Previous generations had World Wars, the Spanish Flu and other similar atrocities to keep them from being too arrogant, immediately gratified and self-assured. I think, at least I hope, anyone living through this catastrophe; will forever carry some of these lessons with them. The survivors will surely carry the cautionary tales to their grand and great grandchildren.
For Christmas, 2019, my son Gabriel gave me two books:
The first; Victory in the Kitchen gives a brief overview of social deprivations during and after WWII followed by many ‘adapted’ recipes that helped people try to maintain a sense of normalcy in their diets, if nothing else. Recipes typically detail how to make favorite dishes with limited or non-existent ingredients and substitutions. It was very interesting and in times like these, the content was strangely relevant once again.
The second; The Wartime Kitchen and Garden is a much more comprehensive and in-depth history of life in Great Britain, leading up to, during and after WWII. It gives a fascinating look at programs that sustained the citizens on a day-to-day basis. Details of allotment assignments, food vouchers, radio programs with gardening and cooking ideas are included. As well as first hand recollections of ‘Land Girls’ and others whose lives were devoted to working directly in the effort to make what food and other commodities Britain had and could produce as a nation, last and sustain its population during those challenging times.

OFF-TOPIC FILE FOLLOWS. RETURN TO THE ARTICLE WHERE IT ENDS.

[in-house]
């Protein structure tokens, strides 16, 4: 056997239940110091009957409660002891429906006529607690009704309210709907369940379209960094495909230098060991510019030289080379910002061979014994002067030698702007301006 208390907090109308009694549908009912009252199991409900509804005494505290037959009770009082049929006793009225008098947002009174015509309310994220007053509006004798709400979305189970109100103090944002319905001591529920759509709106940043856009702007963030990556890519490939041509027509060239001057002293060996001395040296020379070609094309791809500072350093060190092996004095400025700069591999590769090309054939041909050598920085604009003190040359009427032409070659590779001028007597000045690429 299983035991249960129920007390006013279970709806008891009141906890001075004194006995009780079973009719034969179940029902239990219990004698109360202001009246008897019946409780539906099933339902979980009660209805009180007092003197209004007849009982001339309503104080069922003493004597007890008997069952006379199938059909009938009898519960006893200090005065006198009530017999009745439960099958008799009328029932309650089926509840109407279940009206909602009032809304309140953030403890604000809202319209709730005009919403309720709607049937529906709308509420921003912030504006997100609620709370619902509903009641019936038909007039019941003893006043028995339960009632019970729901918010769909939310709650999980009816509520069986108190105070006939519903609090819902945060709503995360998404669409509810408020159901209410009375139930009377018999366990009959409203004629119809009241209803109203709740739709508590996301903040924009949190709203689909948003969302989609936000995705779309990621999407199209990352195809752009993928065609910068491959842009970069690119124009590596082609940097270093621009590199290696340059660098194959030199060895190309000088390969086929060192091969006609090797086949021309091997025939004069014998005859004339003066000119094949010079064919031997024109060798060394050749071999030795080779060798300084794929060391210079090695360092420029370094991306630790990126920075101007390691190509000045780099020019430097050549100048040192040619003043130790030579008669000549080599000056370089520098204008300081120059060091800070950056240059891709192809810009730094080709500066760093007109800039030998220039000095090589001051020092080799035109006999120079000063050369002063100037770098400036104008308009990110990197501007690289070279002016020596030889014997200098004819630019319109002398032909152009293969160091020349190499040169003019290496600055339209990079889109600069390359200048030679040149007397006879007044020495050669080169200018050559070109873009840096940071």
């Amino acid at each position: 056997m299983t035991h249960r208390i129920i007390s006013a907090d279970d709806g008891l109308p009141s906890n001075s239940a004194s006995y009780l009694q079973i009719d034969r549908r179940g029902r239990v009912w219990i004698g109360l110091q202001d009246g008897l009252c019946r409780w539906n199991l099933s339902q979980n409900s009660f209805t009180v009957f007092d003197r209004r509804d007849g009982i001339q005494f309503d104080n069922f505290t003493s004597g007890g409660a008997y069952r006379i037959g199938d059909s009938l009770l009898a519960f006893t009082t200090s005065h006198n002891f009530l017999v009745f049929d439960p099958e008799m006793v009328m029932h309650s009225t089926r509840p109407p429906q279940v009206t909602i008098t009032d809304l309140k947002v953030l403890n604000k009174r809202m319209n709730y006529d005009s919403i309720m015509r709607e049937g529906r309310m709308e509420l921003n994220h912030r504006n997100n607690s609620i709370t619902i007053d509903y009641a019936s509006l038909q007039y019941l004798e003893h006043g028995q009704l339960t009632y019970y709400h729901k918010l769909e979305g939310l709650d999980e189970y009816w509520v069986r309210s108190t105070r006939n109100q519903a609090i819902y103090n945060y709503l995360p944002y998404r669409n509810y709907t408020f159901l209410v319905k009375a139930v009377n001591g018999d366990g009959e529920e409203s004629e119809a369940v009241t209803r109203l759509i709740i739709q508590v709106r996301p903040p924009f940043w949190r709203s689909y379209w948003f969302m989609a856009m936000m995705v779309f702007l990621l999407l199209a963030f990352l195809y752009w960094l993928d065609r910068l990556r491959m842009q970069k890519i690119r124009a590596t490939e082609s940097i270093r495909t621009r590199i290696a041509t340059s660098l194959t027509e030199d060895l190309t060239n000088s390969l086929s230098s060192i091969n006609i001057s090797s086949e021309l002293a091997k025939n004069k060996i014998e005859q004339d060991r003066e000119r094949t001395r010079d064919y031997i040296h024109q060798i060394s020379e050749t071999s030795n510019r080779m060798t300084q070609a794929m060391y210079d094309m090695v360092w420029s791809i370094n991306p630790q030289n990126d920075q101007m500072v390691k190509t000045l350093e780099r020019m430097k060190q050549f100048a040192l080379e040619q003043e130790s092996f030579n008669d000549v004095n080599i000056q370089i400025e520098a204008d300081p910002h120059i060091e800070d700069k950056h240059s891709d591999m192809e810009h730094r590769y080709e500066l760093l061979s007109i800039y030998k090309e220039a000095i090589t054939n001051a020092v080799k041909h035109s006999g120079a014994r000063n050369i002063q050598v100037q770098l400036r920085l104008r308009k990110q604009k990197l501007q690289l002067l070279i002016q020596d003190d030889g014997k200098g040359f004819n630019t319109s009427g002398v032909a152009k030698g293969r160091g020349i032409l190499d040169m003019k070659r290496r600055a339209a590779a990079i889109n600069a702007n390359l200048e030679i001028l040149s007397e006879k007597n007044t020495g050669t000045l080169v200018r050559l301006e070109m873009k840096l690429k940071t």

One recurring theme was that no one could get by on their own. People had to share resources and ideas to get by. As if having your country torn apart by war and your loved ones sacrificing their lives on front lines was not enough…
Previous to the lead-up to the war, Britain only produced about 10% of its own food, relying on imports to make up the balance. In a short period of time, supply lines including railway and shipping were severed. They were caught quite unprepared to deal with the consequences of that situation, but through dramatic implementations, they prevailed.
As an avid cook and gardener, with a passion for history, these books were perfect for me. While I understood the basics of Victory Gardens and Food Rationing; reading the many firsthand accounts made the situation all the more real to me. The timing of these gifts, which I absorbed in small nightly infusions for several weeks after the holidays, could not have been more appropriate. This insight helped me prepare mentally for the current Covid-19 crisis and the shortcomings in the grocery stores and using what we had on hand instead of venturing out unnecessarily. This has let to some twists on regular menu combinations and has created some new favorites. Silver lining?
It reminded me that as a society, we’ve only recently had such luxuries as disposable napkins, towels, diapers and yes; toilet paper. It made me think about what people ‘did before’ and what measures we could reasonably take now to make-do.
I remember seeing bread bags, hanging on the clothesline when I would visit my grandparents’ home. My frugal grandmother would wash them out and re-use them until they wore out. Boxes of food storage bags which we now take for granted, did not really exist at that time and people used covered bowls and other containers to store leftover food. They used cloth napkins at the table and real towels in the kitchen for cleanup.